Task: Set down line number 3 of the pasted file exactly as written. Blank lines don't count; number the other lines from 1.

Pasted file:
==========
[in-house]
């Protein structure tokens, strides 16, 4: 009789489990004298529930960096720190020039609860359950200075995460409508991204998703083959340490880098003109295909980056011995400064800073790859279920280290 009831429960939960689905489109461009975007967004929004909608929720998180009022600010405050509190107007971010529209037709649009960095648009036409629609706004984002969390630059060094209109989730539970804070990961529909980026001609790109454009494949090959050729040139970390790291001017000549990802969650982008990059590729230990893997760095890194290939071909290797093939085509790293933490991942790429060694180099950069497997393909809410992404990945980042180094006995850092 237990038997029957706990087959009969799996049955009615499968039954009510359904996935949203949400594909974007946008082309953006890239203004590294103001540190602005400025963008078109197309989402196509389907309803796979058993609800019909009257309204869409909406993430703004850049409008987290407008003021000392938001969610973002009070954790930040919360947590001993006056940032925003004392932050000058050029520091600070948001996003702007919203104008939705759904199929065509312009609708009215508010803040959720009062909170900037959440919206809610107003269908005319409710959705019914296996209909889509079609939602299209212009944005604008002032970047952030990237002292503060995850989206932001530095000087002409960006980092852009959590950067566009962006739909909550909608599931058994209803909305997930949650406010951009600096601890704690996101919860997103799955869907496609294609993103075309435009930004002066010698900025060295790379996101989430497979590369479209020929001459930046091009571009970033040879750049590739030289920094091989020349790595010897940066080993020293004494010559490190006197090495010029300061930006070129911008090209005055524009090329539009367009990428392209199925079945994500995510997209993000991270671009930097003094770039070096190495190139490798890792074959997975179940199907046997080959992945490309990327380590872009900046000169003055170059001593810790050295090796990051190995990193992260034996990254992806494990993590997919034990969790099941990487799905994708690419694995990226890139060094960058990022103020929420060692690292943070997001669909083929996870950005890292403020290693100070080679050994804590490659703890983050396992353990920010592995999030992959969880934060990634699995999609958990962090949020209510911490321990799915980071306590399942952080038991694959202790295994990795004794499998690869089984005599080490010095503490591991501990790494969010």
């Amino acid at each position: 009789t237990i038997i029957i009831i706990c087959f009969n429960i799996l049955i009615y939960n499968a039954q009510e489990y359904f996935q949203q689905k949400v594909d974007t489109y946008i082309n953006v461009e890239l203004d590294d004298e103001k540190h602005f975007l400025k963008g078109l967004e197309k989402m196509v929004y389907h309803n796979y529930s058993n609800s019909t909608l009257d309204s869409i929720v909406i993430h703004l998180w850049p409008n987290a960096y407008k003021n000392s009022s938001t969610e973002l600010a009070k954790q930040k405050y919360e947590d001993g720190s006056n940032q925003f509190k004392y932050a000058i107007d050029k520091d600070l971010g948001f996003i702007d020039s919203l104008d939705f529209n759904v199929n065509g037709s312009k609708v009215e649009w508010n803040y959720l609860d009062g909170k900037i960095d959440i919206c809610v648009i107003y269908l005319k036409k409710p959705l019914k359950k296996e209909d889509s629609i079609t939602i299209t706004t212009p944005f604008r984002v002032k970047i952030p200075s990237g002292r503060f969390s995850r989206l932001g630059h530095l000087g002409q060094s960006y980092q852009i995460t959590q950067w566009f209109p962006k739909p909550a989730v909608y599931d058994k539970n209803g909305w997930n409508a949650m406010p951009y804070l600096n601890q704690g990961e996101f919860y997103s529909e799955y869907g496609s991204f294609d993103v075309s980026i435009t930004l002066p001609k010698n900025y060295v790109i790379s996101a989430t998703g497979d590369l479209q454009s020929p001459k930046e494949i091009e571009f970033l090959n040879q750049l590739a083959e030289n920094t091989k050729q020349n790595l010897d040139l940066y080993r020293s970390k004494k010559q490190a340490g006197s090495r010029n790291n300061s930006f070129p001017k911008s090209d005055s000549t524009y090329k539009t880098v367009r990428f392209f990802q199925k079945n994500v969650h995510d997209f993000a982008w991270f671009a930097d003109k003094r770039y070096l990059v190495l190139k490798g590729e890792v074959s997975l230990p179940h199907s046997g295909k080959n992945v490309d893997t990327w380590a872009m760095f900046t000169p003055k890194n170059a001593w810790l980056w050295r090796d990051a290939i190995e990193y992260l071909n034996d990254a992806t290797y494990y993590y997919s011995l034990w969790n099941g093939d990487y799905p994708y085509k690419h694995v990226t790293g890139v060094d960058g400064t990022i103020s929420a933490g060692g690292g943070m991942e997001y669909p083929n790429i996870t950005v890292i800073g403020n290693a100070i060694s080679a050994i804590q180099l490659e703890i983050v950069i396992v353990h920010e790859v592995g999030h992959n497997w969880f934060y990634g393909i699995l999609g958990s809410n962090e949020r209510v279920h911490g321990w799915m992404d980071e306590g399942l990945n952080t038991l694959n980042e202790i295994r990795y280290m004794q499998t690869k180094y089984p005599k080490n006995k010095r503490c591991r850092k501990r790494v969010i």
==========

């Amino acid at each position: 009789t237990i038997i029957i009831i706990c087959f009969n429960i799996l049955i009615y939960n499968a039954q009510e489990y359904f996935q949203q689905k949400v594909d974007t489109y946008i082309n953006v461009e890239l203004d590294d004298e103001k540190h602005f975007l400025k963008g078109l967004e197309k989402m196509v929004y389907h309803n796979y529930s058993n609800s019909t909608l009257d309204s869409i929720v909406i993430h703004l998180w850049p409008n987290a960096y407008k003021n000392s009022s938001t969610e973002l600010a009070k954790q930040k405050y919360e947590d001993g720190s006056n940032q925003f509190k004392y932050a000058i107007d050029k520091d600070l971010g948001f996003i702007d020039s919203l104008d939705f529209n759904v199929n065509g037709s312009k609708v009215e649009w508010n803040y959720l609860d009062g909170k900037i960095d959440i919206c809610v648009i107003y269908l005319k036409k409710p959705l019914k359950k296996e209909d889509s629609i079609t939602i299209t706004t212009p944005f604008r984002v002032k970047i952030p200075s990237g002292r503060f969390s995850r989206l932001g630059h530095l000087g002409q060094s960006y980092q852009i995460t959590q950067w566009f209109p962006k739909p909550a989730v909608y599931d058994k539970n209803g909305w997930n409508a949650m406010p951009y804070l600096n601890q704690g990961e996101f919860y997103s529909e799955y869907g496609s991204f294609d993103v075309s980026i435009t930004l002066p001609k010698n900025y060295v790109i790379s996101a989430t998703g497979d590369l479209q454009s020929p001459k930046e494949i091009e571009f970033l090959n040879q750049l590739a083959e030289n920094t091989k050729q020349n790595l010897d040139l940066y080993r020293s970390k004494k010559q490190a340490g006197s090495r010029n790291n300061s930006f070129p001017k911008s090209d005055s000549t524009y090329k539009t880098v367009r990428f392209f990802q199925k079945n994500v969650h995510d997209f993000a982008w991270f671009a930097d003109k003094r770039y070096l990059v190495l190139k490798g590729e890792v074959s997975l230990p179940h199907s046997g295909k080959n992945v490309d893997t990327w380590a872009m760095f900046t000169p003055k890194n170059a001593w810790l980056w050295r090796d990051a290939i190995e990193y992260l071909n034996d990254a992806t290797y494990y993590y997919s011995l034990w969790n099941g093939d990487y799905p994708y085509k690419h694995v990226t790293g890139v060094d960058g400064t990022i103020s929420a933490g060692g690292g943070m991942e997001y669909p083929n790429i996870t950005v890292i800073g403020n290693a100070i060694s080679a050994i804590q180099l490659e703890i983050v950069i396992v353990h920010e790859v592995g999030h992959n497997w969880f934060y990634g393909i699995l999609g958990s809410n962090e949020r209510v279920h911490g321990w799915m992404d980071e306590g399942l990945n952080t038991l694959n980042e202790i295994r990795y280290m004794q499998t690869k180094y089984p005599k080490n006995k010095r503490c591991r850092k501990r790494v969010i």